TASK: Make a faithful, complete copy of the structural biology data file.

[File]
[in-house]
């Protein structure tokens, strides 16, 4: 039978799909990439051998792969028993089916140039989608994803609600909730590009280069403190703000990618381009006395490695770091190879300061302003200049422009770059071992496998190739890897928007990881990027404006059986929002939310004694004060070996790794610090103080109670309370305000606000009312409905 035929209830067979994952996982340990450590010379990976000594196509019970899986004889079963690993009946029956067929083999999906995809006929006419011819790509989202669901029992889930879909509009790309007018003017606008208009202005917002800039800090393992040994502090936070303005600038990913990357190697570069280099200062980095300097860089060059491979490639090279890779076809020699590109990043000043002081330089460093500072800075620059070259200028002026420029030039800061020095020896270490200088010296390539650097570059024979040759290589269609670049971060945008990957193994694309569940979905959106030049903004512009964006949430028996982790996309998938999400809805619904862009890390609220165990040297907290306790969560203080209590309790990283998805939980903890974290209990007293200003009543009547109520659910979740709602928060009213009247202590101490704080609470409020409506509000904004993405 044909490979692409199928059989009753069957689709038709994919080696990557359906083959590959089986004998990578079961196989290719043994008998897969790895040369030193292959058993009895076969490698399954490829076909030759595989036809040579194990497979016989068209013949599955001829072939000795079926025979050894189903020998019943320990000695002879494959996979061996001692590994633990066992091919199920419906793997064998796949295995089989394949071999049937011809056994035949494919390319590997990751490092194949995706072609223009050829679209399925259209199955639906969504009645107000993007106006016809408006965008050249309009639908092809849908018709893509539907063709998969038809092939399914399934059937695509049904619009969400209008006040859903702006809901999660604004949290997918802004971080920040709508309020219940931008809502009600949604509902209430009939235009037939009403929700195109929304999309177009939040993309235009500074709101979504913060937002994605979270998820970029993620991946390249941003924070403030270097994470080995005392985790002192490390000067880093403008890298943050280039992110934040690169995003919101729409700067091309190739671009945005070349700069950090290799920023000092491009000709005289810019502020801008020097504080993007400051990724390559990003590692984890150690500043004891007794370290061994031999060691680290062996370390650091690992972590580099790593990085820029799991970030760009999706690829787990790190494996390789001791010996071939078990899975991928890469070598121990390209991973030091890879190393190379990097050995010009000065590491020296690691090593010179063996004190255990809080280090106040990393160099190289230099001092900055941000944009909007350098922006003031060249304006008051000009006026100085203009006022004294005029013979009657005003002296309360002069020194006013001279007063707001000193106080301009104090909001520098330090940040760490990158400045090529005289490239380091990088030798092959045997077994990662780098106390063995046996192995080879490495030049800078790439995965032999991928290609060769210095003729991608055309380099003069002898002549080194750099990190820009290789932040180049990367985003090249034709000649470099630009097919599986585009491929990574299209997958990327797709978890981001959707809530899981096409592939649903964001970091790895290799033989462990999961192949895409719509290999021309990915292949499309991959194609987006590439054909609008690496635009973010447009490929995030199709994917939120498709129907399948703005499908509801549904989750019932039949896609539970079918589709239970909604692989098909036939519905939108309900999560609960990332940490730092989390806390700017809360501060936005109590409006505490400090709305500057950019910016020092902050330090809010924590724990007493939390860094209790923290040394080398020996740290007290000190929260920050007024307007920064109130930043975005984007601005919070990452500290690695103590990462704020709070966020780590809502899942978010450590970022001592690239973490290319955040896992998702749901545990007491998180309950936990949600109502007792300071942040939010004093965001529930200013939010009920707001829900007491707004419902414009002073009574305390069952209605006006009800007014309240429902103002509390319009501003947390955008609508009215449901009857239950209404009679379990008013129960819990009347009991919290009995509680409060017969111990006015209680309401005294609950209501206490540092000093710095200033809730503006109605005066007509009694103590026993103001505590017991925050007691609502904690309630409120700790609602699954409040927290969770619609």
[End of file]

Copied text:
[in-house]
């Protein structure tokens, strides 16, 4: 039978799909990439051998792969028993089916140039989608994803609600909730590009280069403190703000990618381009006395490695770091190879300061302003200049422009770059071992496998190739890897928007990881990027404006059986929002939310004694004060070996790794610090103080109670309370305000606000009312409905 035929209830067979994952996982340990450590010379990976000594196509019970899986004889079963690993009946029956067929083999999906995809006929006419011819790509989202669901029992889930879909509009790309007018003017606008208009202005917002800039800090393992040994502090936070303005600038990913990357190697570069280099200062980095300097860089060059491979490639090279890779076809020699590109990043000043002081330089460093500072800075620059070259200028002026420029030039800061020095020896270490200088010296390539650097570059024979040759290589269609670049971060945008990957193994694309569940979905959106030049903004512009964006949430028996982790996309998938999400809805619904862009890390609220165990040297907290306790969560203080209590309790990283998805939980903890974290209990007293200003009543009547109520659910979740709602928060009213009247202590101490704080609470409020409506509000904004993405 044909490979692409199928059989009753069957689709038709994919080696990557359906083959590959089986004998990578079961196989290719043994008998897969790895040369030193292959058993009895076969490698399954490829076909030759595989036809040579194990497979016989068209013949599955001829072939000795079926025979050894189903020998019943320990000695002879494959996979061996001692590994633990066992091919199920419906793997064998796949295995089989394949071999049937011809056994035949494919390319590997990751490092194949995706072609223009050829679209399925259209199955639906969504009645107000993007106006016809408006965008050249309009639908092809849908018709893509539907063709998969038809092939399914399934059937695509049904619009969400209008006040859903702006809901999660604004949290997918802004971080920040709508309020219940931008809502009600949604509902209430009939235009037939009403929700195109929304999309177009939040993309235009500074709101979504913060937002994605979270998820970029993620991946390249941003924070403030270097994470080995005392985790002192490390000067880093403008890298943050280039992110934040690169995003919101729409700067091309190739671009945005070349700069950090290799920023000092491009000709005289810019502020801008020097504080993007400051990724390559990003590692984890150690500043004891007794370290061994031999060691680290062996370390650091690992972590580099790593990085820029799991970030760009999706690829787990790190494996390789001791010996071939078990899975991928890469070598121990390209991973030091890879190393190379990097050995010009000065590491020296690691090593010179063996004190255990809080280090106040990393160099190289230099001092900055941000944009909007350098922006003031060249304006008051000009006026100085203009006022004294005029013979009657005003002296309360002069020194006013001279007063707001000193106080301009104090909001520098330090940040760490990158400045090529005289490239380091990088030798092959045997077994990662780098106390063995046996192995080879490495030049800078790439995965032999991928290609060769210095003729991608055309380099003069002898002549080194750099990190820009290789932040180049990367985003090249034709000649470099630009097919599986585009491929990574299209997958990327797709978890981001959707809530899981096409592939649903964001970091790895290799033989462990999961192949895409719509290999021309990915292949499309991959194609987006590439054909609008690496635009973010447009490929995030199709994917939120498709129907399948703005499908509801549904989750019932039949896609539970079918589709239970909604692989098909036939519905939108309900999560609960990332940490730092989390806390700017809360501060936005109590409006505490400090709305500057950019910016020092902050330090809010924590724990007493939390860094209790923290040394080398020996740290007290000190929260920050007024307007920064109130930043975005984007601005919070990452500290690695103590990462704020709070966020780590809502899942978010450590970022001592690239973490290319955040896992998702749901545990007491998180309950936990949600109502007792300071942040939010004093965001529930200013939010009920707001829900007491707004419902414009002073009574305390069952209605006006009800007014309240429902103002509390319009501003947390955008609508009215449901009857239950209404009679379990008013129960819990009347009991919290009995509680409060017969111990006015209680309401005294609950209501206490540092000093710095200033809730503006109605005066007509009694103590026993103001505590017991925050007691609502904690309630409120700790609602699954409040927290969770619609």